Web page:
A man accidentally falls overboard from a yacht about 40 miles off the coast of Southern California. He's got nothing but his summer shorts on him. He tries swimming ashore, but can't because of the tides and the distance.
The other occupants on the boat realise his absence only on reaching shore. They immediately alert the Coast Guard, but realise it is a futile search operation. They wouldn't know where to look, because any person in the open ocean would get pulled away by the currents and the wind.
The man's survival chances are almost nil.
Luckily for him, Arthur Allen, the US Coast Guard's only oceanographer had created a computer modeling program that predicts how different objects drift in different seas, depending on the time, tide, wind and other conditions.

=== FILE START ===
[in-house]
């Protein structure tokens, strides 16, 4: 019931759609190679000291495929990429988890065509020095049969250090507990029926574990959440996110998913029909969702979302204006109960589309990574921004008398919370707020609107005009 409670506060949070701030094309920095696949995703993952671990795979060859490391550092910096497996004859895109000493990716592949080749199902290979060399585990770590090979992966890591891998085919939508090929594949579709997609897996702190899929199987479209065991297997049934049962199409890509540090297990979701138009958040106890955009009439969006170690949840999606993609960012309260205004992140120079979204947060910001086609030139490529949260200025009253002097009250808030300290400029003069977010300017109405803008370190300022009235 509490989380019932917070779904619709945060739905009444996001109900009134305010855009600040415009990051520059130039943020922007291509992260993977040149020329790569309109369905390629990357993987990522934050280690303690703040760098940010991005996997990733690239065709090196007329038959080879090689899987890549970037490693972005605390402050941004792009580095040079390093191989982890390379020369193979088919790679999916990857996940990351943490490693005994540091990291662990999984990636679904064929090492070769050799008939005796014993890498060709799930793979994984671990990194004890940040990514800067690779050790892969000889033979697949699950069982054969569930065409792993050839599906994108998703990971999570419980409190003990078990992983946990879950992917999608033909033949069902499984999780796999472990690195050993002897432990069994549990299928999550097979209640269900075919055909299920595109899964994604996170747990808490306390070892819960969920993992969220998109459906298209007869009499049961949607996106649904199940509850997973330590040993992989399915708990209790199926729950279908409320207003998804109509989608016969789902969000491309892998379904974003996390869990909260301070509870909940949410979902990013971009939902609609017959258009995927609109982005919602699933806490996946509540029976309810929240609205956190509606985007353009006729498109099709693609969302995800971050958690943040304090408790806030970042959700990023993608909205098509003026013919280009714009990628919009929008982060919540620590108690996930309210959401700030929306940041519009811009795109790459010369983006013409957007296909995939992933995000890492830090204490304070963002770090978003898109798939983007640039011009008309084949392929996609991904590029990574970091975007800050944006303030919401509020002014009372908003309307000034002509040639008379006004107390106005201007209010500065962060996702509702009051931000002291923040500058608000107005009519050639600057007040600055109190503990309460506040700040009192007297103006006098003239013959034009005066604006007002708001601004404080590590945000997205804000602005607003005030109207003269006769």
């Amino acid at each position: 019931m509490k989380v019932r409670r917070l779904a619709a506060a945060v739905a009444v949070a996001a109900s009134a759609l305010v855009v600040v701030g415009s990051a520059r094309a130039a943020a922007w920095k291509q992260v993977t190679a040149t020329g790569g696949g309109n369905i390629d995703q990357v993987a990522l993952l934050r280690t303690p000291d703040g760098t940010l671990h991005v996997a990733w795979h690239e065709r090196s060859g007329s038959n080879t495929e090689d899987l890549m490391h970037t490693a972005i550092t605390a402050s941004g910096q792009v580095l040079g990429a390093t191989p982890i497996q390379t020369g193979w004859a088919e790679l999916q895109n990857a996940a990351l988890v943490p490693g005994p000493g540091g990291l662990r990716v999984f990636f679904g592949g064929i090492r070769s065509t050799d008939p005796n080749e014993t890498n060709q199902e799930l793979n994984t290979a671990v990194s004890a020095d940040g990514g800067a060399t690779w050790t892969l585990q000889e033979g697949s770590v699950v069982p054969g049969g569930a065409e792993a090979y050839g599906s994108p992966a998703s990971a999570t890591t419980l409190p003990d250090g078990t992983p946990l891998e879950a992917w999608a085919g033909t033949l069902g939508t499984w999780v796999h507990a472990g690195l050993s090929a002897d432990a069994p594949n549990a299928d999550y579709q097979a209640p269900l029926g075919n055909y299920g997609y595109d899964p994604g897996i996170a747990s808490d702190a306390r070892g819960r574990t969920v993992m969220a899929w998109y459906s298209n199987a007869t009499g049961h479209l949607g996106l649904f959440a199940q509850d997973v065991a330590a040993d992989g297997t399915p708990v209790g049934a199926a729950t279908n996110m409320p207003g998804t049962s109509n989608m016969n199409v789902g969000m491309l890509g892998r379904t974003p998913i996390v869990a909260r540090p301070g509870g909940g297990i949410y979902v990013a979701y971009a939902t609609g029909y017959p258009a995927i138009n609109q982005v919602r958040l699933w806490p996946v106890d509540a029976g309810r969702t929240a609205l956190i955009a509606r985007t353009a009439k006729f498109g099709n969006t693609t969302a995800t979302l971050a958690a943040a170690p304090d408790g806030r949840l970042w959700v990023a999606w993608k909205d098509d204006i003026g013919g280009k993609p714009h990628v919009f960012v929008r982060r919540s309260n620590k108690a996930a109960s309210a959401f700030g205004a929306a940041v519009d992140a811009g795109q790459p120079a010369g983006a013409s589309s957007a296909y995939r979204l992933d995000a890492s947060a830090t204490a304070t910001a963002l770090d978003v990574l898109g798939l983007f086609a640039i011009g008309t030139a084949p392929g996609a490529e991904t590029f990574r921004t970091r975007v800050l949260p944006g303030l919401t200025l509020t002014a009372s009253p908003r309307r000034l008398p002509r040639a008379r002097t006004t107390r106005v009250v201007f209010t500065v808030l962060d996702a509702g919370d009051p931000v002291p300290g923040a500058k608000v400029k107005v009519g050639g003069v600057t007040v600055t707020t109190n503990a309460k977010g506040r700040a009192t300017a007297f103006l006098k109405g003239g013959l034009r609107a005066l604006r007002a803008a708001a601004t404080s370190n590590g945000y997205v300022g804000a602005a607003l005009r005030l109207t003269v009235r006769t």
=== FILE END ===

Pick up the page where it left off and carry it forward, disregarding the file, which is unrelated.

And because of the accuracy of his model, the Coast Guard's boat finds the man ... and he is rescued.
- Why do we struggle to find the real experts in a crisis?In this season the theme is 'experts'. Michael profiles experts (and expertise) from various fields and tries to answer puzzling questions around the topic:
- Why do we often undermine their authority?
- And why do these experts struggle to tell their story?
It is a fascinating case study in crafting a narrative, wrapping it around a human interest story, and digging deep to really find the extraordinary moments in the story.